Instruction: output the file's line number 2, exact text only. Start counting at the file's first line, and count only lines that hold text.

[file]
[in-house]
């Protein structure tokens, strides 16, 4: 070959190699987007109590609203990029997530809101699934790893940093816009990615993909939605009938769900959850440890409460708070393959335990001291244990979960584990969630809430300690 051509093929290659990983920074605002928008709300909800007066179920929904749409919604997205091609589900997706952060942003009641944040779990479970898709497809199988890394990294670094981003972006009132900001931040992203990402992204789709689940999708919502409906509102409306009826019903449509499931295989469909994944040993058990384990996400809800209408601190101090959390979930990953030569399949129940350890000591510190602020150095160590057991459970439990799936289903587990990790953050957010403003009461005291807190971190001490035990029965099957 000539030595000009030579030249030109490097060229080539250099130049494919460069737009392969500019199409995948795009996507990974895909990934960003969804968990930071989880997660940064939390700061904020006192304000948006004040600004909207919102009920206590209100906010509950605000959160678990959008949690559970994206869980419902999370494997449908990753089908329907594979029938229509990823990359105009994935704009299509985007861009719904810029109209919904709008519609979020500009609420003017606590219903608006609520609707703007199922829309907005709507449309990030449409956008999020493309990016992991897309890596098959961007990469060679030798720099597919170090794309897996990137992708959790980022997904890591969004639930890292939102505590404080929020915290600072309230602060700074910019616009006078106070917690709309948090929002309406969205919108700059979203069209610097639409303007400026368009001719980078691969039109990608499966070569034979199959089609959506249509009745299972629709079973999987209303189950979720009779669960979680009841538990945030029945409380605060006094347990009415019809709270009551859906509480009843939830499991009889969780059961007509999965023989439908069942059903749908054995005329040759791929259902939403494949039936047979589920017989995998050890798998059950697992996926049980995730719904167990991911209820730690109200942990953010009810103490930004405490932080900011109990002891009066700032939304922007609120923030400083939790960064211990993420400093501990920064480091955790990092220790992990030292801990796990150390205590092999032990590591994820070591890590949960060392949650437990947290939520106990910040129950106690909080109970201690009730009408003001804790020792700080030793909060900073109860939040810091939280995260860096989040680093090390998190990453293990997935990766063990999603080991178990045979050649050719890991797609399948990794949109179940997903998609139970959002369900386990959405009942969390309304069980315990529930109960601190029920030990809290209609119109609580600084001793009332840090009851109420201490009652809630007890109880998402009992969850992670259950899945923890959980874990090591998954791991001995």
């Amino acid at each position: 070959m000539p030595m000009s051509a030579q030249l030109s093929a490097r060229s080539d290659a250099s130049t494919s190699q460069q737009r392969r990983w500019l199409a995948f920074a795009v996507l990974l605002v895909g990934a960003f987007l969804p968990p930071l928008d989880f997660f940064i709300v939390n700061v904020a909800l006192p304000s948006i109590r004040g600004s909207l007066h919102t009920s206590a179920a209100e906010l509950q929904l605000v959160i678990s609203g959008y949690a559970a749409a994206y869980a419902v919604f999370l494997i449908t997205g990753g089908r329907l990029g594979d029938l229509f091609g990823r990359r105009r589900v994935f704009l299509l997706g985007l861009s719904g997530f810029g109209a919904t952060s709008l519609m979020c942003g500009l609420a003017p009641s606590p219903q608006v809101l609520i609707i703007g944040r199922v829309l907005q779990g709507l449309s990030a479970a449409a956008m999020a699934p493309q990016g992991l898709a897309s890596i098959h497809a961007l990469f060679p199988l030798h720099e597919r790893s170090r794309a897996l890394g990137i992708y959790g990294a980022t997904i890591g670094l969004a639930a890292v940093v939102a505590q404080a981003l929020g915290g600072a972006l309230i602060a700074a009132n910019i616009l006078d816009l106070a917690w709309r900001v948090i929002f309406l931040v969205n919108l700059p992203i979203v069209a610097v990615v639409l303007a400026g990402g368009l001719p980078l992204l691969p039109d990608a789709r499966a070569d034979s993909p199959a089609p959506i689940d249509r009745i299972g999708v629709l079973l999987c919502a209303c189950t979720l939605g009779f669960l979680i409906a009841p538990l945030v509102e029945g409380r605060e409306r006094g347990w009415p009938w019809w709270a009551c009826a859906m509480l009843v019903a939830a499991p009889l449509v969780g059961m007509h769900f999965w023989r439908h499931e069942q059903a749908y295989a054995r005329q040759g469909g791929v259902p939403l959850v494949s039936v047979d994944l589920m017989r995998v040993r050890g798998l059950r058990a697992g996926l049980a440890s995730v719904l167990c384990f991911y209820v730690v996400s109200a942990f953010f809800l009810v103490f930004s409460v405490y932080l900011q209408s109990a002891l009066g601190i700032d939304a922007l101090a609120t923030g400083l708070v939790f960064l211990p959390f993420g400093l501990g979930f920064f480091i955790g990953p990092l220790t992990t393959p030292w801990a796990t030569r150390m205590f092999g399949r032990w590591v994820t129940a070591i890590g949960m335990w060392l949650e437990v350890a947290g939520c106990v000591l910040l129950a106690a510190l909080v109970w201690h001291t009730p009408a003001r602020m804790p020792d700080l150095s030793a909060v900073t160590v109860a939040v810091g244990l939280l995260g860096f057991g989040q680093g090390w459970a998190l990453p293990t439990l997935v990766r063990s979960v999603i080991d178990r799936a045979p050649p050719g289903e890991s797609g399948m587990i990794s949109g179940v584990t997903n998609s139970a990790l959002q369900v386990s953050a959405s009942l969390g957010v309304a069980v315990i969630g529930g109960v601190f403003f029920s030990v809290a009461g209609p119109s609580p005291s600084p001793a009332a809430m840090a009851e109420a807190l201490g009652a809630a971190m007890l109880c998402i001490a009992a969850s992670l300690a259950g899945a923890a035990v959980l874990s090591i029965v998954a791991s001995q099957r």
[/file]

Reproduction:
């Protein structure tokens, strides 16, 4: 070959190699987007109590609203990029997530809101699934790893940093816009990615993909939605009938769900959850440890409460708070393959335990001291244990979960584990969630809430300690 051509093929290659990983920074605002928008709300909800007066179920929904749409919604997205091609589900997706952060942003009641944040779990479970898709497809199988890394990294670094981003972006009132900001931040992203990402992204789709689940999708919502409906509102409306009826019903449509499931295989469909994944040993058990384990996400809800209408601190101090959390979930990953030569399949129940350890000591510190602020150095160590057991459970439990799936289903587990990790953050957010403003009461005291807190971190001490035990029965099957 000539030595000009030579030249030109490097060229080539250099130049494919460069737009392969500019199409995948795009996507990974895909990934960003969804968990930071989880997660940064939390700061904020006192304000948006004040600004909207919102009920206590209100906010509950605000959160678990959008949690559970994206869980419902999370494997449908990753089908329907594979029938229509990823990359105009994935704009299509985007861009719904810029109209919904709008519609979020500009609420003017606590219903608006609520609707703007199922829309907005709507449309990030449409956008999020493309990016992991897309890596098959961007990469060679030798720099597919170090794309897996990137992708959790980022997904890591969004639930890292939102505590404080929020915290600072309230602060700074910019616009006078106070917690709309948090929002309406969205919108700059979203069209610097639409303007400026368009001719980078691969039109990608499966070569034979199959089609959506249509009745299972629709079973999987209303189950979720009779669960979680009841538990945030029945409380605060006094347990009415019809709270009551859906509480009843939830499991009889969780059961007509999965023989439908069942059903749908054995005329040759791929259902939403494949039936047979589920017989995998050890798998059950697992996926049980995730719904167990991911209820730690109200942990953010009810103490930004405490932080900011109990002891009066700032939304922007609120923030400083939790960064211990993420400093501990920064480091955790990092220790992990030292801990796990150390205590092999032990590591994820070591890590949960060392949650437990947290939520106990910040129950106690909080109970201690009730009408003001804790020792700080030793909060900073109860939040810091939280995260860096989040680093090390998190990453293990997935990766063990999603080991178990045979050649050719890991797609399948990794949109179940997903998609139970959002369900386990959405009942969390309304069980315990529930109960601190029920030990809290209609119109609580600084001793009332840090009851109420201490009652809630007890109880998402009992969850992670259950899945923890959980874990090591998954791991001995």